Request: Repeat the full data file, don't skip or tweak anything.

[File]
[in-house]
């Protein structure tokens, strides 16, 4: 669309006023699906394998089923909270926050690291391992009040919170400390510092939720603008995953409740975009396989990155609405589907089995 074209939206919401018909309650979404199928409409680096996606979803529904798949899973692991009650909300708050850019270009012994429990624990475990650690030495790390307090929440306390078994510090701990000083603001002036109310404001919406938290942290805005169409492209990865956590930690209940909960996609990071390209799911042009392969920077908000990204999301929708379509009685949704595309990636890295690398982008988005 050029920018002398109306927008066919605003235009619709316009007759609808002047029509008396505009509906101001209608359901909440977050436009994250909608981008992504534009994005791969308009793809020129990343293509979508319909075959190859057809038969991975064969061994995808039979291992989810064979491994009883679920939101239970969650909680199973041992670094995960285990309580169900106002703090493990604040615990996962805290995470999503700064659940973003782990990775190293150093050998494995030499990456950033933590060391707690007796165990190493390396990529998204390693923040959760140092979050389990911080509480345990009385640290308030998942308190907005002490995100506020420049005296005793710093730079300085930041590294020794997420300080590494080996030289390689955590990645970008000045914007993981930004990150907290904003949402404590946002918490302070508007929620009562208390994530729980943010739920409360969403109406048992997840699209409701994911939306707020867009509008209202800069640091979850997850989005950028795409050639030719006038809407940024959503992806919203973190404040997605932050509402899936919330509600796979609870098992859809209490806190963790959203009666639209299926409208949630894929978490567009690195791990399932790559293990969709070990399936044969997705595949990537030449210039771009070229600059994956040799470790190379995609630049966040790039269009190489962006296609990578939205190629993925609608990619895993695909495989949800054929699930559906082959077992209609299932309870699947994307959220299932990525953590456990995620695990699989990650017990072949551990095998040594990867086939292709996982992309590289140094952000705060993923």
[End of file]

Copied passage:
[in-house]
């Protein structure tokens, strides 16, 4: 669309006023699906394998089923909270926050690291391992009040919170400390510092939720603008995953409740975009396989990155609405589907089995 074209939206919401018909309650979404199928409409680096996606979803529904798949899973692991009650909300708050850019270009012994429990624990475990650690030495790390307090929440306390078994510090701990000083603001002036109310404001919406938290942290805005169409492209990865956590930690209940909960996609990071390209799911042009392969920077908000990204999301929708379509009685949704595309990636890295690398982008988005 050029920018002398109306927008066919605003235009619709316009007759609808002047029509008396505009509906101001209608359901909440977050436009994250909608981008992504534009994005791969308009793809020129990343293509979508319909075959190859057809038969991975064969061994995808039979291992989810064979491994009883679920939101239970969650909680199973041992670094995960285990309580169900106002703090493990604040615990996962805290995470999503700064659940973003782990990775190293150093050998494995030499990456950033933590060391707690007796165990190493390396990529998204390693923040959760140092979050389990911080509480345990009385640290308030998942308190907005002490995100506020420049005296005793710093730079300085930041590294020794997420300080590494080996030289390689955590990645970008000045914007993981930004990150907290904003949402404590946002918490302070508007929620009562208390994530729980943010739920409360969403109406048992997840699209409701994911939306707020867009509008209202800069640091979850997850989005950028795409050639030719006038809407940024959503992806919203973190404040997605932050509402899936919330509600796979609870098992859809209490806190963790959203009666639209299926409208949630894929978490567009690195791990399932790559293990969709070990399936044969997705595949990537030449210039771009070229600059994956040799470790190379995609630049966040790039269009190489962006296609990578939205190629993925609608990619895993695909495989949800054929699930559906082959077992209609299932309870699947994307959220299932990525953590456990995620695990699989990650017990072949551990095998040594990867086939292709996982992309590289140094952000705060993923």